Yoga is another popular exercise, frequently recommended to seniors. Today, there are few classical Yoga teachers. Originally, Yoga was a spiritual discipline for enlightenment. It had no connection to health and there were other paths to enlightenment, in addition to the postures or asanas. You could not pay for lessons and only received more instructions if the Guru thought you had made sufficient progress. The common belief is that modern Yoga is safe, especially for seniors. Many injuries resulting from its practice have been documented (3).

Tai Chi has increased in popularity in the western world. It often appears in the background of advertisements of unrelated products. It is recommended for seniors and by the American Arthritis Society, which has its own simplified version. Many health clubs and martial arts studios offer Tai Chi classes.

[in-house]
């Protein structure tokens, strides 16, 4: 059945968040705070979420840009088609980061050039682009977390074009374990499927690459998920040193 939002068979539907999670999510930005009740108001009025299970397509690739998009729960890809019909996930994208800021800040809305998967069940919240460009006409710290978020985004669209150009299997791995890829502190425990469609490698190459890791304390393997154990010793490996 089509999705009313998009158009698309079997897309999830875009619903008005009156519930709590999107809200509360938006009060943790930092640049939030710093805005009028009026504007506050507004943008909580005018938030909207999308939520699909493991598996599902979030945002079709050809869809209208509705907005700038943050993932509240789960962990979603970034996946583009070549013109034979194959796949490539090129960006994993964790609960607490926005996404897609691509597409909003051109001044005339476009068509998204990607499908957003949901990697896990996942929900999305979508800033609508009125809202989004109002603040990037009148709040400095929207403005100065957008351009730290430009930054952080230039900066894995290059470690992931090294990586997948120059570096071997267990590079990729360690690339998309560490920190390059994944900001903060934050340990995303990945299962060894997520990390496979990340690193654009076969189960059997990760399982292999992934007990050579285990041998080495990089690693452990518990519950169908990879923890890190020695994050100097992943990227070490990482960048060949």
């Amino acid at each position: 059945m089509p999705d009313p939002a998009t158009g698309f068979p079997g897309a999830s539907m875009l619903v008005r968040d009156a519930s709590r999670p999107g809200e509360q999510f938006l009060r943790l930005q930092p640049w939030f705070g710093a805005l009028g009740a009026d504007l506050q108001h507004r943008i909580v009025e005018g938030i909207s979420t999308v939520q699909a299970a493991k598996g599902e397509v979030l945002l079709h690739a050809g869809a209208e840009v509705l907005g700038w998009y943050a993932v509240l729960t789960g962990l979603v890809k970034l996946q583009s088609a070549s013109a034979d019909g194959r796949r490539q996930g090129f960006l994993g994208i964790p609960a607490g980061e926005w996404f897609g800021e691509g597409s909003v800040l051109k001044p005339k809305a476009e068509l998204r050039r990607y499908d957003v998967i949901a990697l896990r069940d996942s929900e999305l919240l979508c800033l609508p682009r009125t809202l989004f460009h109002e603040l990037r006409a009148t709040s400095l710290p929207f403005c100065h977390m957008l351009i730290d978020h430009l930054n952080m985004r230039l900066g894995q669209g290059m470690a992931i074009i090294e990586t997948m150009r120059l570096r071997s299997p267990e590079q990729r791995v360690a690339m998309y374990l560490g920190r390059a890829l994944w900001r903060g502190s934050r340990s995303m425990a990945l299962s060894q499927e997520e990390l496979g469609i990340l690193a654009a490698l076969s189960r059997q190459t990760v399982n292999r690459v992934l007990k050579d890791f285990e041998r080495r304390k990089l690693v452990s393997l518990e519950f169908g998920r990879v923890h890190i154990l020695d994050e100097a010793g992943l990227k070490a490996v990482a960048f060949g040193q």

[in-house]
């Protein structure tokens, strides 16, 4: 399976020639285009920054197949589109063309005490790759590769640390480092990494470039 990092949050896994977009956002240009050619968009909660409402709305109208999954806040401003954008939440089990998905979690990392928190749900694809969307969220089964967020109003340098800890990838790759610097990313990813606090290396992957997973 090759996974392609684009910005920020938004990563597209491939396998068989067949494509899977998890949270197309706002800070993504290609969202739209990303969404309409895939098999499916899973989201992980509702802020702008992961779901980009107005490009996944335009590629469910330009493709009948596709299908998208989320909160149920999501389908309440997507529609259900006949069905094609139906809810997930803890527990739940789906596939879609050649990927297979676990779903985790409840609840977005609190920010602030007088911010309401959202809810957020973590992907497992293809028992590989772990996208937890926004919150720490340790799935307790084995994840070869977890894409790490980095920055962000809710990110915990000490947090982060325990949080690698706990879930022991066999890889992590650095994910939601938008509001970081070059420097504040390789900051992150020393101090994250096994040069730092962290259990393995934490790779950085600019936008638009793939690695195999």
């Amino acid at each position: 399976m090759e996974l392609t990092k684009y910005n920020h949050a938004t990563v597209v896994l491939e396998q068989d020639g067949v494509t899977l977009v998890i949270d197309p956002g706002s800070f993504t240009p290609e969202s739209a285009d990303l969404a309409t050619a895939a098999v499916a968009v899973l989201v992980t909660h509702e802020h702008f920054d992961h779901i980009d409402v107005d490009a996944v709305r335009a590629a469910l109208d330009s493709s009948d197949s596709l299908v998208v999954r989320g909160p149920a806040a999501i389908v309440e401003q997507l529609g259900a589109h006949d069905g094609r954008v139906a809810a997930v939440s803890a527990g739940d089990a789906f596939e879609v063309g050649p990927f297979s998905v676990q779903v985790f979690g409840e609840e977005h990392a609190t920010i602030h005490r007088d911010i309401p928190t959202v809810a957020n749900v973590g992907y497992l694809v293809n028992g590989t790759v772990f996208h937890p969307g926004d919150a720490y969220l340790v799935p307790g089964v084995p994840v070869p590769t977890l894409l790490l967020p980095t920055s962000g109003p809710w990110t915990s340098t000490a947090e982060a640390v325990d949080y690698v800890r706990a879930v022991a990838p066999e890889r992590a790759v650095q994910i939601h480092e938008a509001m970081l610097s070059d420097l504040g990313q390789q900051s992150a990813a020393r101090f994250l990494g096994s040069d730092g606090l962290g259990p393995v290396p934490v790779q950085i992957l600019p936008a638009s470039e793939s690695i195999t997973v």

Unfortunately, Tai Chi has been simplified and distorted just like Yoga. Originally, Tai Chi was a martial art, designed for self-defense with some health benefits. The original form consisted of more than 100 moves. Many shortened versions have been devised. Some do not obey the principals of classical Tai Chi and you would probably obtain the same benefits by walking slowly and waving your arms. Tai Chi is very difficult to learn. Most people don’t have the perseverance and patience to even learn a short form that is taught with the correct postures and principals. More details can be found in (4).

The Nov. 14, 2012, online issue of the J. of the Amer. College of Cardiology, contains a paper about the effects of moderate exercise. Certain biomarkers, which were tied to heart injury that was otherwise undetectable but was associated with a higher risk of death by cardiovascular disease, were used. The study consisted of 2900 subjects over the age of 65. They were tracked for their biomarkers along with their levels of physical activity.